Culture Challenge of the Week: When Holiday Meaning is Lost
One of the "shampoo ladies" at our neighborhood hair salon was born in the Middle East, but now proudly claims U.S. citizenship. She knows what Thanksgiving is all about, she says, because "real Americans" explained it to her. They described a holiday where we gather with our loved ones, eat a lot of turkey and give thanks to God for the blessings in our lives.
Although our Pilgrim forebears surely deserve a mention, it seems she understands the essence (if not the rich history) of the holiday. I worry, however, that many Americans have forgotten both.
It seems that for many, the focus of Thanksgiving increasingly is shifting from thankfulness to self-interest. Take Black Friday for instance. It was bad enough last year, when 11:59 p.m. Thursday was the dividing line. We'd give thanks for all of the good things we enjoyed — but only until the stroke of midnight. As the clock struck 12, the mall doors opened and too many of us succumbed to the siren song of commercialism, which lured us out the door to chase those things we always think we absolutely must have.
But now, the early-morning madness of sales and unbeatable deals the day after Thanksgiving has moved — to Thanksgiving Day itself. The frenzied materialism that lapped around the edges of our national day of thanksgiving has swept aside that flimsy barrier of midnight and come flooding in.
The result? Treasured family traditions will die in the face of "early-bird specials" and "freebies."
Toys R Us, for instance, hopes its "Great Big Goody Bag" of cheap trinkets, offered free to the first shoppers on Thanksgiving Day, will entice shoppers to gorge on "stuff" instead of feasting on stuffing. And what of the lowly Target employee who hoped to enjoy Grandma's luscious apple pie? With a gulp and a swallow, he or she can wolf it all down and still show up to earn time-and-a-half on Thanksgiving night. (Management, after all, appreciates its employees' "flexibility.")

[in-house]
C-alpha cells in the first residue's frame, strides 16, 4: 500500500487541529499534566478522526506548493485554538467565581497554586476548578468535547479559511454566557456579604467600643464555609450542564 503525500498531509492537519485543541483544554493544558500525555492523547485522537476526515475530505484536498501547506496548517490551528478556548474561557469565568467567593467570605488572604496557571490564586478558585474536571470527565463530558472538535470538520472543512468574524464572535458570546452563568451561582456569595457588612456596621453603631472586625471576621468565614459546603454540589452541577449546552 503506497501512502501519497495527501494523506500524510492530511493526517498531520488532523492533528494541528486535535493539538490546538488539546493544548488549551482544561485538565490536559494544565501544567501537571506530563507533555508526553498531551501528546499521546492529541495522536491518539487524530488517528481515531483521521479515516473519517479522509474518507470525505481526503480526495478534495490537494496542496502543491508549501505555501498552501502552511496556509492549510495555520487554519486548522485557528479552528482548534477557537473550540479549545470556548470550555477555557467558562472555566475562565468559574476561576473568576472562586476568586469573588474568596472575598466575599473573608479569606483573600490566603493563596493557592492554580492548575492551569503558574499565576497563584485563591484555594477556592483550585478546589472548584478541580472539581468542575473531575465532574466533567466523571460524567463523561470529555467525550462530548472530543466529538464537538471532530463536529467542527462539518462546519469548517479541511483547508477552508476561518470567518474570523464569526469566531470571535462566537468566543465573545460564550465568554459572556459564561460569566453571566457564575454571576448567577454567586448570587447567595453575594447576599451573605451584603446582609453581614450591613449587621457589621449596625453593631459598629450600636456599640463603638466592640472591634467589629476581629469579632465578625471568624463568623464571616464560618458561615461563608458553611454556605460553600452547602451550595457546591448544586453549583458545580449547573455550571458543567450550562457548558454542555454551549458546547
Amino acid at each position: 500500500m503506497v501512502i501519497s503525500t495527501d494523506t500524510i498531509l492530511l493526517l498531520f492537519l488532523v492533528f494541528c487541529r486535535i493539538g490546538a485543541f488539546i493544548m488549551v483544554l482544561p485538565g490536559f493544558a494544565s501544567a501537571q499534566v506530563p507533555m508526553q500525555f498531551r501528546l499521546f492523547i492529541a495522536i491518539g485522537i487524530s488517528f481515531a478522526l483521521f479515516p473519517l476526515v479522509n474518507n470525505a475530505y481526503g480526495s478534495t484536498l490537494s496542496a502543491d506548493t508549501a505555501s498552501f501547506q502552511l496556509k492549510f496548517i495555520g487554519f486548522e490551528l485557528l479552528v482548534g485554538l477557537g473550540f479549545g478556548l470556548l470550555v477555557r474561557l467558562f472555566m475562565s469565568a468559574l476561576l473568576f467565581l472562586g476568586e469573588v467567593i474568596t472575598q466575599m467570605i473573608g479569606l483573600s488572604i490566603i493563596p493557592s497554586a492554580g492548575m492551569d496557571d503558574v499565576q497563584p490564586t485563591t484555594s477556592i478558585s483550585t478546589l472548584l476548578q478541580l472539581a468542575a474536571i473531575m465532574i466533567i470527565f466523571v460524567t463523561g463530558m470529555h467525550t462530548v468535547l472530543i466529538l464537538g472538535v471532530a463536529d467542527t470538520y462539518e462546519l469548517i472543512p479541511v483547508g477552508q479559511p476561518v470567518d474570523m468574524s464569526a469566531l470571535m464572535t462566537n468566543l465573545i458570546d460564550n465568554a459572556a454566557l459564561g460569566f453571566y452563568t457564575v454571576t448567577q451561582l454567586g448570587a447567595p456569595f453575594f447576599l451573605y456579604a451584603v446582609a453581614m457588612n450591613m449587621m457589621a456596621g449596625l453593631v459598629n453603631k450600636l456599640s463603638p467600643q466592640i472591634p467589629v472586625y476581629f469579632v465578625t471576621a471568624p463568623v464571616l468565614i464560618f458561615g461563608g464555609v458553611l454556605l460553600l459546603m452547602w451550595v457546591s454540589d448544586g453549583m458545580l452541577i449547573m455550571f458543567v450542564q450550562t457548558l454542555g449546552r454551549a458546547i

Family, it seems, it less important than ringing up sales or saving a few bucks.
But what if that's what people want? One store manager brightly noted, "You can have your dinner, then come to our store. We all know that everybody gets burned out on turkey and football."
Is that really our national focus? Are we so self-centered that Thanksgiving truly has become a solo event where we gobble turkey, football, and (now) "stuff" on sale? And beat it out the door as soon as we're full?
I don't think so.
But I do think we need to be proactive, lest the peddlers of secularism sell us on the idea that every holiday is just another excuse for a sale, and more families find meaning in more stuff and less God, in more "take" and less "give."
How to save your family: Savor priceless relationships
Holidays are meant to have meaning — meaning that will nurture our souls and our families if we embrace them in the right spirit.
Let's relish Thanksgiving for what it's meant to be: a day of giving thanks.
Pause a moment and pray, first, to thank the Lord for his blessings. But second, to renew our own commitment to honor him in all we do and to live in gratitude for the freedoms and love that sustain us. Take the pledge to continue the good fight in the days ahead, even as we count our blessings of today.
Focus on the good in life and cherish your time with loved ones. (Don't miss moments that can never be recaptured — even the best sale or overtime wages aren't worth it.) Sure it's a day for food and football. But it's also a time for relationships more than anything else.
So even as you gather around the big screen to watch the games, take time for others. Enjoy your "football fix" with a family flag football game or tossing a ball with a little one.
Make this Thanksgiving your best yet — spending time on priceless relationships beats Black Friday "deals" every time.
• Rebecca Hagelin can be reached at firstname.lastname@example.org.